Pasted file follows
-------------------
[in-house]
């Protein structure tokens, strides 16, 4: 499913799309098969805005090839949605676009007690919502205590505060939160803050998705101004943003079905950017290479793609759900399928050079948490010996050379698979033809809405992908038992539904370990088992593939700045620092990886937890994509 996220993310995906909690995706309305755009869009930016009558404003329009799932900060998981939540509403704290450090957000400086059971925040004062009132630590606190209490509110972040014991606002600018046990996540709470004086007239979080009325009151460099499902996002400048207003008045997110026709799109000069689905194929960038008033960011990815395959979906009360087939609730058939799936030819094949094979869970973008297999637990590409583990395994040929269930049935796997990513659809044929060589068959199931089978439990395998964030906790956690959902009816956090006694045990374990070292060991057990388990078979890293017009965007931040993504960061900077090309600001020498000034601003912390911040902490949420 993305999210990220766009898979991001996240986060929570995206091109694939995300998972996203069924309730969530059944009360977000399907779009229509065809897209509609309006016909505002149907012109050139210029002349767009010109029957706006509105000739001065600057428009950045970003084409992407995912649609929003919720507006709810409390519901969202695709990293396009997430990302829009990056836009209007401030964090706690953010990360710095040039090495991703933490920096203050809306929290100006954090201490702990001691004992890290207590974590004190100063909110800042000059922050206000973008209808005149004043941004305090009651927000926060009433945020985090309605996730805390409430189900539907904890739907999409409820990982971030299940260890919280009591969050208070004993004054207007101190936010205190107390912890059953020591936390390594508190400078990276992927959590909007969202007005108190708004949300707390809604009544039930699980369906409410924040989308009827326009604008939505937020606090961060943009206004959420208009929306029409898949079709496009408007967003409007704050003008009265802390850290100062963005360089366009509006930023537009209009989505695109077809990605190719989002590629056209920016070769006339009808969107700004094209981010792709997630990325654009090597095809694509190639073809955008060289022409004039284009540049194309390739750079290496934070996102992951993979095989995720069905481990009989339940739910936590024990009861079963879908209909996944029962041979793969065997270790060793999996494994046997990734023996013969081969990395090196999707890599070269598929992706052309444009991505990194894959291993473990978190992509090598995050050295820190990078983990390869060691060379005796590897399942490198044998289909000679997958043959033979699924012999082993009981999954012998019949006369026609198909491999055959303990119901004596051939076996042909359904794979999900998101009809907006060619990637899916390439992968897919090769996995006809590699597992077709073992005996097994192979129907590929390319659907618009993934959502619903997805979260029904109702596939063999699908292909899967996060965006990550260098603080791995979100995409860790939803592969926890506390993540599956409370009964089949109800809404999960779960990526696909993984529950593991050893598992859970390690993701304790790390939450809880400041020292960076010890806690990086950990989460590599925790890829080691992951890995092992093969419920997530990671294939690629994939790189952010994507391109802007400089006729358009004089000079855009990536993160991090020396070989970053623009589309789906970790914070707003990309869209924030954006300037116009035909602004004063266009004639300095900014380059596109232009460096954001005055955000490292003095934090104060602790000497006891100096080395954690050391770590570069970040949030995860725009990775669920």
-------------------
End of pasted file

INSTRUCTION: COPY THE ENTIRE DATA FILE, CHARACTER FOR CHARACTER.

[in-house]
């Protein structure tokens, strides 16, 4: 499913799309098969805005090839949605676009007690919502205590505060939160803050998705101004943003079905950017290479793609759900399928050079948490010996050379698979033809809405992908038992539904370990088992593939700045620092990886937890994509 996220993310995906909690995706309305755009869009930016009558404003329009799932900060998981939540509403704290450090957000400086059971925040004062009132630590606190209490509110972040014991606002600018046990996540709470004086007239979080009325009151460099499902996002400048207003008045997110026709799109000069689905194929960038008033960011990815395959979906009360087939609730058939799936030819094949094979869970973008297999637990590409583990395994040929269930049935796997990513659809044929060589068959199931089978439990395998964030906790956690959902009816956090006694045990374990070292060991057990388990078979890293017009965007931040993504960061900077090309600001020498000034601003912390911040902490949420 993305999210990220766009898979991001996240986060929570995206091109694939995300998972996203069924309730969530059944009360977000399907779009229509065809897209509609309006016909505002149907012109050139210029002349767009010109029957706006509105000739001065600057428009950045970003084409992407995912649609929003919720507006709810409390519901969202695709990293396009997430990302829009990056836009209007401030964090706690953010990360710095040039090495991703933490920096203050809306929290100006954090201490702990001691004992890290207590974590004190100063909110800042000059922050206000973008209808005149004043941004305090009651927000926060009433945020985090309605996730805390409430189900539907904890739907999409409820990982971030299940260890919280009591969050208070004993004054207007101190936010205190107390912890059953020591936390390594508190400078990276992927959590909007969202007005108190708004949300707390809604009544039930699980369906409410924040989308009827326009604008939505937020606090961060943009206004959420208009929306029409898949079709496009408007967003409007704050003008009265802390850290100062963005360089366009509006930023537009209009989505695109077809990605190719989002590629056209920016070769006339009808969107700004094209981010792709997630990325654009090597095809694509190639073809955008060289022409004039284009540049194309390739750079290496934070996102992951993979095989995720069905481990009989339940739910936590024990009861079963879908209909996944029962041979793969065997270790060793999996494994046997990734023996013969081969990395090196999707890599070269598929992706052309444009991505990194894959291993473990978190992509090598995050050295820190990078983990390869060691060379005796590897399942490198044998289909000679997958043959033979699924012999082993009981999954012998019949006369026609198909491999055959303990119901004596051939076996042909359904794979999900998101009809907006060619990637899916390439992968897919090769996995006809590699597992077709073992005996097994192979129907590929390319659907618009993934959502619903997805979260029904109702596939063999699908292909899967996060965006990550260098603080791995979100995409860790939803592969926890506390993540599956409370009964089949109800809404999960779960990526696909993984529950593991050893598992859970390690993701304790790390939450809880400041020292960076010890806690990086950990989460590599925790890829080691992951890995092992093969419920997530990671294939690629994939790189952010994507391109802007400089006729358009004089000079855009990536993160991090020396070989970053623009589309789906970790914070707003990309869209924030954006300037116009035909602004004063266009004639300095900014380059596109232009460096954001005055955000490292003095934090104060602790000497006891100096080395954690050391770590570069970040949030995860725009990775669920």